The Golden Book of Zoo Animals
William Bridges ~ Scott Johnston
Golden Press, 1962
Regardless of your views on zoos -- politically, environmentally or ethically -- one has to admit they are mired in the collective consciousness of us all. And this post is not a debate on whether or not zoos should or should not exist in the world, so please, take it for what it is... a look at a children's book from the 60s on the subject.
That said, this one doesn't include the hard core Hatari images of wild animal capture that How the Animals Get to the Zoo does. It tends to focus more on true animal rescue stories and human/animal interaction with these fabulous paintings by Scott Johnson. (Anyone know anything about this guy?) The top picture from a story entitled "Robbery in the Snake House" strikes me as particularly awesome in its composition.
Everyone who reads this blog regularly knows I'm a weeper. My son's memoirs will, I'm sure, include an entire chapter called "She Weeps When She Reads Aloud". In "The Alligator That Ate Hamburgers" we meet an old man at the end of his life who wanders into a zoo reptile house...
For a long time he stood in front of the Alligator Pool and watched one of the keepers feeding the Alligators with bits of fish. The keeper would pick up a piece of fish with a long pairs of tongs and hold it near the Alligator's jaws and the fish would disappear. When the feeding was over, the old man walked slowly up to the keeper and unbuttoned his coat. Underneath, nestled up against the old man's shirt, was a two-foot-long Alligator.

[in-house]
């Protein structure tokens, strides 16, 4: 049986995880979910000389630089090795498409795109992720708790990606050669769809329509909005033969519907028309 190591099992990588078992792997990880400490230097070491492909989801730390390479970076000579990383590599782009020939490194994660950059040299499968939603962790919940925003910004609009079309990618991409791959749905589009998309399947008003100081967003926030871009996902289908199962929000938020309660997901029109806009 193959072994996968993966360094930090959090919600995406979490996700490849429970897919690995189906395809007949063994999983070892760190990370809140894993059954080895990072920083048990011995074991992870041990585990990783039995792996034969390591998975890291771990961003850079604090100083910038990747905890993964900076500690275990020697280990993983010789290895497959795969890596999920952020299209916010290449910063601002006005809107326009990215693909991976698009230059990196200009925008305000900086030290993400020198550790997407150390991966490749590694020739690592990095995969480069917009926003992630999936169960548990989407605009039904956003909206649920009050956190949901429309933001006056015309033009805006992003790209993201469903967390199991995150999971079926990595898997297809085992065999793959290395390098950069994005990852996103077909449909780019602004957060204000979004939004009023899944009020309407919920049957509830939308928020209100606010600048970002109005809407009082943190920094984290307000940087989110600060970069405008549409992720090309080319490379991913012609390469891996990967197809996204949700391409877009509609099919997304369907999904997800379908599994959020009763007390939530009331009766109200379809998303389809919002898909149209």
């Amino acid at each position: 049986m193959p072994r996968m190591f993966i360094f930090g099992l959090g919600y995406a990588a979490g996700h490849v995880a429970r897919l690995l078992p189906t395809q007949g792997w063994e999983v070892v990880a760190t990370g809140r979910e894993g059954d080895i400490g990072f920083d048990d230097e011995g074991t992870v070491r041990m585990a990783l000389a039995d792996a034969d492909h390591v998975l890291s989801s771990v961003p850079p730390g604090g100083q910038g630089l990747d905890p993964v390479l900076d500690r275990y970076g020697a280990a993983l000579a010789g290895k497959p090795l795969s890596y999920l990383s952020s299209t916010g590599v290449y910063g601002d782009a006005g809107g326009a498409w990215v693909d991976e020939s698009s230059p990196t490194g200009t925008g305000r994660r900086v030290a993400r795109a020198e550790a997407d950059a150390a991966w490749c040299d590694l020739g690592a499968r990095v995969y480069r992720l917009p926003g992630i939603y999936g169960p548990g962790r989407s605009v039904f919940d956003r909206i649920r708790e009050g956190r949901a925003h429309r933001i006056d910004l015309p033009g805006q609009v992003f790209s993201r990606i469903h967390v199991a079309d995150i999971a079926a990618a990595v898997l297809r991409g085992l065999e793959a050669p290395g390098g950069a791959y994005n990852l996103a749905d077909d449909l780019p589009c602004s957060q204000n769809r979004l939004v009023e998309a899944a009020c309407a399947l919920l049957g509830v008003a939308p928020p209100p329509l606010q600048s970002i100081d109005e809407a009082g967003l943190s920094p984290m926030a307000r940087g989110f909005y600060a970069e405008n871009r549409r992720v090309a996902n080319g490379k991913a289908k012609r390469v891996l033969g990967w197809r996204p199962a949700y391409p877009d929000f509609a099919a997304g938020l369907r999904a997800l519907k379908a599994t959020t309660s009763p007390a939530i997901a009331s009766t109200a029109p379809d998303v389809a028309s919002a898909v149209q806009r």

"Hey!" said the keeper. "Watch out! That Alligator's big enough to take your finger off."
"Maybe he is," said the old man. "But he won't. He's my friend. I raised him since he was a little thing. What I want to know is, if I gave him to you, will you give him hamburger to eat everyday. He likes hamburger."
The story unfolds and we learn that the old man had rescued the gator from a gutter in the city where a pack of wild boys was throwing rocks at it. He adopted it, and the gator become his only companion. The gator ate what he ate, and it slept in bed with him... UNDER THE COVERS! The old man had to undergo some operations and returned only once to the zoo when he tells the keeper he won't be able to return again.
"But that's all right," he said. "I can see you're taking good care of my friend. That's all I wanted to be sure of."
Needless to say, some tears were shed. I'm a sucker, right? One day the boy will thank me for passing down the sentiment.
Read along on Facebook, tumblr, Twitter and Etsy